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Adobe Starling and Design Patterns

Book on Starling by Thibault Imbert

As you may have noticed, Flash and ActionScript 3.0 and Flex have been going through metamorphic change. One of the new roles for ActionScript 3.0 involves game development, and part of that involves Starling. By sheer good fortune, Thibault Imbert not only has written a great little book on Starling published by O’Reilly, but it is available free from O’Reilly. Just click the download button below and choose Introducing Starting at the O’Reilly site:

download this sucker

You check out the book like the ones you buy at O’Reilly, but the e-book is absolutely free, and you’ll have it in the time it takes to read this post. You may already know about Starling and have Thibault’s new book, but if not, Introducing Starling provides a great introduction and more. I see it as part of a larger strategy at Adobe to re-position Flash/Flex in response to the new reality brought about by the mobile web and the need for game development tools tied into ActionScript 3.0.

What’s Starling?

Obviously if you want to learn about Starling, you’ll download Thibault’s book, but here’s a succinct description of Starling from that book:

Starling is an ActionScript 3 2D framework developed on top of the Stage3D APIs
(available on desktop in Flash Player 11 and Adobe AIR 3, and Adobe AIR 3.2 on
mobile). Starling is mainly designed for game development, but could be used for many
other use cases. Starling makes it possible to write fast GPU-accelerated applications
without having to touch the low-level Stage3D APIs.

You may well be asking, What does this have to do with ActionScript 3.0 design patterns? That goes back to previous posts on design patterns for parallel programming and/or concurrent programming.(Click on the Parallel Programming and Concurrent Programming categories on your right to see what’s going on in this area. I’ve already written one program in Flex for parallel loops based on the set of design patterns available in Parallel Programming with Microsoft .NET: Design Patterns for Decomposition and Coordination on Multicore Architectures by Colin Campbell, Ralph Johnson, Ade Miller, and Stephen Toub. (Ralph Johnson is one of the original Gang of Four, and I learned about the book a few years ago in an early morning chat with Ralph at an OOPSLA conference in Reno, NV.) By the way, the book is freely available online. Just click the //P button below:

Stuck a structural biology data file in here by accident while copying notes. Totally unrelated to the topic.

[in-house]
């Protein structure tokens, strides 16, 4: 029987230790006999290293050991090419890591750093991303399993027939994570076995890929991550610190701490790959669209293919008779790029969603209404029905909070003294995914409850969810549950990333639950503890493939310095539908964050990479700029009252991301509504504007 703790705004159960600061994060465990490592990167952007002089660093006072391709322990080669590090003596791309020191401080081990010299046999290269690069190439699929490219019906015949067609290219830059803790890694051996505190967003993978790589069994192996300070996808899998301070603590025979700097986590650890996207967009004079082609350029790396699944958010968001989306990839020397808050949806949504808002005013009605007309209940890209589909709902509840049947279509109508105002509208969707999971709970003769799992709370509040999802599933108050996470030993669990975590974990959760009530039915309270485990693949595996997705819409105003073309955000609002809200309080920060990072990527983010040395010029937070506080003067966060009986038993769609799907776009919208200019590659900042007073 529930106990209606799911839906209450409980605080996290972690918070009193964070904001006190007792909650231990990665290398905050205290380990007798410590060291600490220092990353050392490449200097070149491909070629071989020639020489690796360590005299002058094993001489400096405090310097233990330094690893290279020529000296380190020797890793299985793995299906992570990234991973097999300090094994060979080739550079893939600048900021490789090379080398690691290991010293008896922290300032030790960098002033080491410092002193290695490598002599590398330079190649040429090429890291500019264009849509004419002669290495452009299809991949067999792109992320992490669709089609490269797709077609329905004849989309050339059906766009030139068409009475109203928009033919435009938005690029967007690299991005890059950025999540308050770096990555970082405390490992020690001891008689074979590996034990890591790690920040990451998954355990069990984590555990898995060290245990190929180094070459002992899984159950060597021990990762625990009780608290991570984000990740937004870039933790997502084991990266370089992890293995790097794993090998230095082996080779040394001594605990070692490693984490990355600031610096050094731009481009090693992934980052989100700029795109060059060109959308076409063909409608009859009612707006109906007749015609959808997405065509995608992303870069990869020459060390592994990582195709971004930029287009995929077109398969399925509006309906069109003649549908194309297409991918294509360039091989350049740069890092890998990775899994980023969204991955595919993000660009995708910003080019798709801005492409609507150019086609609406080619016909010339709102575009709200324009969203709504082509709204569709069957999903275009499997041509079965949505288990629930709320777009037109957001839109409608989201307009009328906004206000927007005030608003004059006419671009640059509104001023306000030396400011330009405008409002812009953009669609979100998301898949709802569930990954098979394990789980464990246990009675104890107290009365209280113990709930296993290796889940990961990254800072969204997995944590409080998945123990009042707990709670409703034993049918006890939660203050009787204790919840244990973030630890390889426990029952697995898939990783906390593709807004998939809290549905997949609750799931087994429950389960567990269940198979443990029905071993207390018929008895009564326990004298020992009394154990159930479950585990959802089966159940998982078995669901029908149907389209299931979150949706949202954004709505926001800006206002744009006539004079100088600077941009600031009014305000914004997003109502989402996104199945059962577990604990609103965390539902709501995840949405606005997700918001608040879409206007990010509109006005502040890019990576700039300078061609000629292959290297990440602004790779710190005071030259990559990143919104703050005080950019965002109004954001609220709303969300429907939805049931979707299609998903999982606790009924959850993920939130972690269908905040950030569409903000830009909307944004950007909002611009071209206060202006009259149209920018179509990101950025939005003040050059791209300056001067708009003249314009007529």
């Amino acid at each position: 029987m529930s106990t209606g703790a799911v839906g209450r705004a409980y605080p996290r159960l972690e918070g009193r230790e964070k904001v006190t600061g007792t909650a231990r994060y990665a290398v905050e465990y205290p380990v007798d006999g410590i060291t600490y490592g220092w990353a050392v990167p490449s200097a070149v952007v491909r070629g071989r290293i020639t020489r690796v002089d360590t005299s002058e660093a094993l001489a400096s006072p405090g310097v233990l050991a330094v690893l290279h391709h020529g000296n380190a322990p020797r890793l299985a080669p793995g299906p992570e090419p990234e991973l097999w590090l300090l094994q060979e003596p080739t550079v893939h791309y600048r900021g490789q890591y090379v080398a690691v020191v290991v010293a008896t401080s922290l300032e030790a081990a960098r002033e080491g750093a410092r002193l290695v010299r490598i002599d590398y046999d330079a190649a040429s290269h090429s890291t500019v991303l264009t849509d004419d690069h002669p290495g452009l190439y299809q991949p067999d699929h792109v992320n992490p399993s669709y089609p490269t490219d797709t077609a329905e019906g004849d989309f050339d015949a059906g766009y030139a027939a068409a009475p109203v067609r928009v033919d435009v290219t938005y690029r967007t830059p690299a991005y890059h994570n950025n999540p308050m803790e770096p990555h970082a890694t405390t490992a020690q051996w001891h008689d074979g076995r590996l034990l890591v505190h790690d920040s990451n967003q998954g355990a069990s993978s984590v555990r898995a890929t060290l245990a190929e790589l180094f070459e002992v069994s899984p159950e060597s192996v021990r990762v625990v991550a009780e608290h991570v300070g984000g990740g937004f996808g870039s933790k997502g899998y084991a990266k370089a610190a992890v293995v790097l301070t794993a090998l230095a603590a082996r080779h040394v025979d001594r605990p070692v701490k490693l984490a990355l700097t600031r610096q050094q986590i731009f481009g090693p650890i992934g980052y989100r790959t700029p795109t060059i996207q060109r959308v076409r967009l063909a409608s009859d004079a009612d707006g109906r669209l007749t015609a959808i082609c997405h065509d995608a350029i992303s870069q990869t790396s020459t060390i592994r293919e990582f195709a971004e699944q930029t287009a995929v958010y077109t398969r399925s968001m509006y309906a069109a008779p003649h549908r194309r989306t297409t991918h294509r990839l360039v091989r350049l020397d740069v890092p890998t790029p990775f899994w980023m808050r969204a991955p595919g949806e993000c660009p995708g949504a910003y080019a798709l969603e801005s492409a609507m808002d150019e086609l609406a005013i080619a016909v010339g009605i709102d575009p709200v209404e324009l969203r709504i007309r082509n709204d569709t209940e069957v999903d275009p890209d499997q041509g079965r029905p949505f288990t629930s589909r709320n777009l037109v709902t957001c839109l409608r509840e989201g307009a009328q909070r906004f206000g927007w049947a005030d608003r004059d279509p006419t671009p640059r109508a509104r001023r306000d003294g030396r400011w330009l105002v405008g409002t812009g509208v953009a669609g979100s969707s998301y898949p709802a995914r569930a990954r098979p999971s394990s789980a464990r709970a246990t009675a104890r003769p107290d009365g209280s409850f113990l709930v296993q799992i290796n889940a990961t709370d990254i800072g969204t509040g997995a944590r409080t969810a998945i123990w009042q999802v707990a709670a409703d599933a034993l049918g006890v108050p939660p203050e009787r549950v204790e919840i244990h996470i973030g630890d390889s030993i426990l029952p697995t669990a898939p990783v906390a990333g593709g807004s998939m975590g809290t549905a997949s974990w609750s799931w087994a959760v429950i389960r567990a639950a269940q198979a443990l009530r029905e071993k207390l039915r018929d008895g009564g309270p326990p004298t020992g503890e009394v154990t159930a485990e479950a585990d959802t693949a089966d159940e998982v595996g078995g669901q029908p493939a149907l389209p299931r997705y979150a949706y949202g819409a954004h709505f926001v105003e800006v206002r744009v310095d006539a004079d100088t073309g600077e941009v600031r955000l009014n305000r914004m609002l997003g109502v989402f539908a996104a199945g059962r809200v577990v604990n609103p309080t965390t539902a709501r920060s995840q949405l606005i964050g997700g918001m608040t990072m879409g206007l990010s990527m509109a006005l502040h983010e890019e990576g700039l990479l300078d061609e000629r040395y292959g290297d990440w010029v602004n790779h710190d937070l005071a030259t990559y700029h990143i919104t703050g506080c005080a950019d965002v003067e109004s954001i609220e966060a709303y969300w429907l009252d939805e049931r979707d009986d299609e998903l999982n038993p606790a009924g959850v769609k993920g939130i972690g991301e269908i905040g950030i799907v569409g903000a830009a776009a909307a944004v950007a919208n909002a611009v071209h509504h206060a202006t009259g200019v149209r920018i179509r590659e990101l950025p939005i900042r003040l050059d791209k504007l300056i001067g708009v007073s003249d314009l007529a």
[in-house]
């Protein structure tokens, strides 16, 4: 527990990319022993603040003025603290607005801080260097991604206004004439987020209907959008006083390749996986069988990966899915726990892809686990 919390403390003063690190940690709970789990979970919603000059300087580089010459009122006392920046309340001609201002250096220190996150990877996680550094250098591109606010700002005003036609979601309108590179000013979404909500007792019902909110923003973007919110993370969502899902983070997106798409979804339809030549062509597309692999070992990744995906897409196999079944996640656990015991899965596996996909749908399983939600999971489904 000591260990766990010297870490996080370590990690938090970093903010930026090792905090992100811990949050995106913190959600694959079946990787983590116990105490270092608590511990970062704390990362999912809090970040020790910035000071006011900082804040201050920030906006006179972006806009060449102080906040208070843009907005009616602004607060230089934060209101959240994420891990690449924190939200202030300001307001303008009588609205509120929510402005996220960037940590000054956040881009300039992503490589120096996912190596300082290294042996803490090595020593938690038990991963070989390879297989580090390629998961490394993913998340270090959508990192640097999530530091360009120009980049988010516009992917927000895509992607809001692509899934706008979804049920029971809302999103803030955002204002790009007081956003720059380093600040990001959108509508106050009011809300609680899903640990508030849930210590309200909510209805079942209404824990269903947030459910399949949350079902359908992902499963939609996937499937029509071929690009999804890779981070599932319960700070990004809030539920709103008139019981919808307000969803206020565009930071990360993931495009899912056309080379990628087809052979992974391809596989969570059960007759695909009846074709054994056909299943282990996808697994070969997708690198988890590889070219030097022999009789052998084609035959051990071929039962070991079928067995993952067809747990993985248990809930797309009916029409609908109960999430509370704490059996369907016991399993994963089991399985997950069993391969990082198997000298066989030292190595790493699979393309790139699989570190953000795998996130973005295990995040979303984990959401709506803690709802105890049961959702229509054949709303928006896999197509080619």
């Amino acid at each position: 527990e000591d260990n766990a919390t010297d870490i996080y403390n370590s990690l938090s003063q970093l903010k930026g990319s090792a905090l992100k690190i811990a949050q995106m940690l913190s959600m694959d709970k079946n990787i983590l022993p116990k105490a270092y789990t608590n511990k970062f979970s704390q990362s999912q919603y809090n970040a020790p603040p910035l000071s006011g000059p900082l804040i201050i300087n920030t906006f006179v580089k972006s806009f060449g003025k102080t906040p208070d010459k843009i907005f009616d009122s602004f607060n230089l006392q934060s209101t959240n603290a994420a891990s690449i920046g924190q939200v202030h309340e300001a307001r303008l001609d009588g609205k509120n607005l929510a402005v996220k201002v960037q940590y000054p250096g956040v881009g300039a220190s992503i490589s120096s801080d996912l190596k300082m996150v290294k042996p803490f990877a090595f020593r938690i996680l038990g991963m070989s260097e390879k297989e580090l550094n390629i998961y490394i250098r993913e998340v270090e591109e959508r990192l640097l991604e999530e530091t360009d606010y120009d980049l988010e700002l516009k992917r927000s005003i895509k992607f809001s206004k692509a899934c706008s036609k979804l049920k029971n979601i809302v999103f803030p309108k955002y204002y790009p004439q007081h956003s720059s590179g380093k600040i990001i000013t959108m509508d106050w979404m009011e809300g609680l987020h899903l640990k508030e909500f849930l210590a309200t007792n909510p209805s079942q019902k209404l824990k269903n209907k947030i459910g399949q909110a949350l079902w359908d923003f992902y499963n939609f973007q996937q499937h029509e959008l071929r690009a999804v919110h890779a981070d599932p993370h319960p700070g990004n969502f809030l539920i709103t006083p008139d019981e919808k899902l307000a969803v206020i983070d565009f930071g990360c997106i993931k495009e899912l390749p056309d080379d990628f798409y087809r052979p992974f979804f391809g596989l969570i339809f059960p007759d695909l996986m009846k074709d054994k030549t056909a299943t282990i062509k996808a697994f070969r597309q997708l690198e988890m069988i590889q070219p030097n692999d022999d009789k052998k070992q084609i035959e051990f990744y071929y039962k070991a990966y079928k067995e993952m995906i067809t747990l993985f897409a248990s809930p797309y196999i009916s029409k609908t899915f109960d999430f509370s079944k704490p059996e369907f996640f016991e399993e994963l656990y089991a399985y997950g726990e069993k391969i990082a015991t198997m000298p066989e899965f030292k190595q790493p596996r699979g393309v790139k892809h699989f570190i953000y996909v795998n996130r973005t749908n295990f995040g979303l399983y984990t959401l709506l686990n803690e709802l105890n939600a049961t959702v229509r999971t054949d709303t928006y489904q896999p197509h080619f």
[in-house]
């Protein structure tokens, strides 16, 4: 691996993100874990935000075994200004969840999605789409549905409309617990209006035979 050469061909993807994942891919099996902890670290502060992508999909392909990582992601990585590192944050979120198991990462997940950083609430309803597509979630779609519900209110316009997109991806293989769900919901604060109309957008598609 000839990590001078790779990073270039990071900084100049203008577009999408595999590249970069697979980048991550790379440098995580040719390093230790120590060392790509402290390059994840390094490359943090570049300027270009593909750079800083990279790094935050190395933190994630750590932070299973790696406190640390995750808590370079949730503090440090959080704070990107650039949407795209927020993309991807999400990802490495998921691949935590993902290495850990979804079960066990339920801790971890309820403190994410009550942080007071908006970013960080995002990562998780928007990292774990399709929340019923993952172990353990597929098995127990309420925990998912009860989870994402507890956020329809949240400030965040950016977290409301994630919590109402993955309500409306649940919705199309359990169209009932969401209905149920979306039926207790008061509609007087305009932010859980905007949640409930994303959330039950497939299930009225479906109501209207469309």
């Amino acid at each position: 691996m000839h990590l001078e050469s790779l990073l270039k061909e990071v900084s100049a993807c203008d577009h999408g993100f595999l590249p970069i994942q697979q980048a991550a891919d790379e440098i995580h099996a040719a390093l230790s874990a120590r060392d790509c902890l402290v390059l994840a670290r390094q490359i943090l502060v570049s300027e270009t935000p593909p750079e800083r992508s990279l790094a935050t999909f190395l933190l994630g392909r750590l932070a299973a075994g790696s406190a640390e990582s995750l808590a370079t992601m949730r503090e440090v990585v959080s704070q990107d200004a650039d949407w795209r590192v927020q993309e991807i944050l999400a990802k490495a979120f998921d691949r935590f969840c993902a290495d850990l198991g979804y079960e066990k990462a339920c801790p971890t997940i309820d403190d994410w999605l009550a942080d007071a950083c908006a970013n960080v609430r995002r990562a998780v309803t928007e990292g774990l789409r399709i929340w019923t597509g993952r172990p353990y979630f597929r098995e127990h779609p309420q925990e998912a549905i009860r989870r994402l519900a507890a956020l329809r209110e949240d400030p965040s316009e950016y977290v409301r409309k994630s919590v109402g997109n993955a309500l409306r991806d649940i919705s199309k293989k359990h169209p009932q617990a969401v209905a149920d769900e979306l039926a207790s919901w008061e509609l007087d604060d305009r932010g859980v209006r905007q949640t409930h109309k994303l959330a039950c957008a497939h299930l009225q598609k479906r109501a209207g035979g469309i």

You’ll see the topics to the left on the MS site, but the whole book is there. Of course, all of the patterns for parallel programming are shown in C#, but I’ve been able to write the parallel loop in ActionScript 3.0, and soon I hope to post it on this blog. In fact, I’d like to go through the entire set of design patterns for parallel programming using ActionScript 3.0 concurrent programming.

In the meantime, you can get started on Starling, and I’ll catch up soon on patterns for concurrent programming in the coming year. 2013 is going to be exciting!

  1. Ira
    December 26, 2012 at 1:48 am | #1

    Hello! I hope you do not mind but I decided to publish
    your website: to my
    online directory website. I used, “Adobe Starling and Design Patterns | ActionScript 3.0 Design Patterns” as your site headline.
    I hope this is acceptable with you. In the event that you’d like me to change the title or remove it entirely, contact me at Thanks a ton.

    • William B. Sanders
      December 28, 2012 at 2:30 pm | #2

      Hi Ira,

      No problems. I’m hoping to get some new AS3 posts up soon about using concurrent programming (||P) transporting examples from parallel programming (//P).


  2. January 10, 2013 at 2:17 pm | #3

    Hi! I hope you do not mind but I decided to post your site: to my
    internet directory website. I used, “Adobe Starling and Design Patterns | ActionScript 3.0 Design Patterns” as your
    blog title. I hope this is ok with you. In case you’d like me to change the title or perhaps remove it completely, email me at Thank you so much.

    • William B. Sanders
      January 11, 2013 at 2:49 pm | #4

      Hi Brigette,

      Be my guest! The purpose of this blog is to broadly discuss these ideas and concepts–not to own them!

      Kindest regards,

  1. December 7, 2012 at 9:22 am | #1

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